Here, state institutions distribute opportunities based on merit. The institutions ensure the right of the people to participate in politics, the right to acquire resources, the right to education, etc. based on equality.
The process of creating wealth should be orchestrated via a fair, legitimate, and productive process with no shortcuts. The practice of manipulating public policy or economic conditions as a strategy for increasing profits, i.e. rent-seeking, should be avoided consciously.
In our political-bureaucratic financial system, cronyism and rent-seeking have become a part of the way some of our companies do business. The shortcut to getting rich in Bangladesh is to default to a bank loan intentionally in conjunction with powerful elites, i.e., to generate a Ponzi Scheme.
Listening to Bangladeshi motivational speakers, opinion leaders, thought leaders and intellectuals, it would seem that the state does not need to do anything to create an entrepreneur-friendly infrastructure, to improve the quality of education, to create jobs, to exit out of jobless growth, to ensure workplace safety, to safeguard the environment, to create a supportive infrastructure for business development, to create equal financial access for all. They have no demands of the government. According to them, young people can and will have to become a millionaire by simply working hard.
In reality, ideas or suggestions to make young people into rich entrepreneurs are deceptive. Projects have been initiated to make some selected people rich by arranging bank loans and awarding various licenses. There are big traps in such Ponzi projects. And motivational speakers have sold these stories. At the end of the day, they are indirect enablers of cronyism. In many cases, motivational speakers or stars have become entrepreneurs where they themselves have destroyed many potential sectors through their deceptive Ponzi model.
Leaders tell our youth not to look for jobs but to create jobs. The youth are repeatedly told to become entrepreneurs while the truth about jobless growth remains hidden. For the general public, almost all avenues of being an entrepreneur are realistically closed.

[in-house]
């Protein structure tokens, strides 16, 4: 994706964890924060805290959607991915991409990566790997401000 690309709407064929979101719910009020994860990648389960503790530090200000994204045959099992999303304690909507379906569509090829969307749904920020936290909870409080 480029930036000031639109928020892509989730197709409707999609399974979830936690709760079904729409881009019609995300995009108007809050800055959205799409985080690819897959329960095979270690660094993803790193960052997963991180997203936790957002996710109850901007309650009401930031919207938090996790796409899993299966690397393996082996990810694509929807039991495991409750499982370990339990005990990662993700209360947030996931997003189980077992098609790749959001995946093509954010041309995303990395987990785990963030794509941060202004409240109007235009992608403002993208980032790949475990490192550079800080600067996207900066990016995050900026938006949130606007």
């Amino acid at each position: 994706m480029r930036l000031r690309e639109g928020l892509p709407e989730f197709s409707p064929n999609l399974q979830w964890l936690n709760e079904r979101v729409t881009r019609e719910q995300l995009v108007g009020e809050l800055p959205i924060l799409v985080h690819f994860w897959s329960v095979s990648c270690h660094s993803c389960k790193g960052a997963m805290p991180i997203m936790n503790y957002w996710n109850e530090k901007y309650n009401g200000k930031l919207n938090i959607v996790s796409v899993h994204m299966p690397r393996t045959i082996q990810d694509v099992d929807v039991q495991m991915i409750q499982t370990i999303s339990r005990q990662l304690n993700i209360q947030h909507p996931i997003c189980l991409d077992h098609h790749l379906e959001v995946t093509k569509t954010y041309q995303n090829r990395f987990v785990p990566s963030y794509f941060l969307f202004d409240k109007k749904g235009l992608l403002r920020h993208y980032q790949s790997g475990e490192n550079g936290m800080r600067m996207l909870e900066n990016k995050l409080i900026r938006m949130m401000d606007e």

Banks do not offer loans to ordinary people as they are deemed not trustworthy, though some banks default on one-fourth of the total disbursed loans. Private loan flow is currently below 9 percent.
Over the last 12 years, the government has increased the price of water 14 times, electricity 10 times, gas 8 times. The price of land registration has skyrocketed. House rent and transportation rent is out of reach.
Moreover, our VAT and other taxes have increased many times.
More than half of the seven million SMEs did not get bank loans after the pandemic began. Additionally, Bangladesh's score is at the bottom of the list in the Doing Business Index. It scored only 29 out of 100 in property registration, 22.2 in enforcing contracts, 28.1 in resolving insolvency, and 31.8 in trading across borders.
Despite subsidising the power sector with Tk60,000 crores over the last decade, why is the country's electricity score just 34 out of 100? How will our boys and girls become millionaires or billionaires?
After all those Ponzi pills of the Ponzi devils, both the work and capital of our youths have been taken away. After losing work and capital, increasingly frustrated youths are getting addicted to drugs.
So I beg that we teach our youth that the only honest path to becoming a millionaire is one that is long, just, yet achievable. Demand the state to guarantee gas, electricity, and water access without bribes so that it can justify the price of fuel used in business and industry.
Ask the state to ensure the systematic disbursement of bank loans and fair access to banking and financial systems for commoners. Raise your voice to stop construction, transport and business extortion and to ensure eco-friendly refineries and ETP.
Demand social, business and financial security, demand justice. Demand the rule of law and accountability. Ask the state to expedite the criminal justice system, punish financial fraud and ensure wealth recovery.
Advise the Ministry of Industries and RAJUK to create office business and industrial production facilities rather than engaging in the plot business to get rich quick. Ask the government to decentralise power and access to resources.
Ask for democratic access into party politics and administration. Above all, tell the government to reform education and equip our students with the right skills. Our youth will take care of the rest.
Faiz Ahmad Taiyeb is a Bangladeshi writer living in the Netherlands. He is the author of 'Fourth industrial revolution and Bangladesh' and '50 years of Bangladesh economy.' He can be reached at firstname.lastname@example.org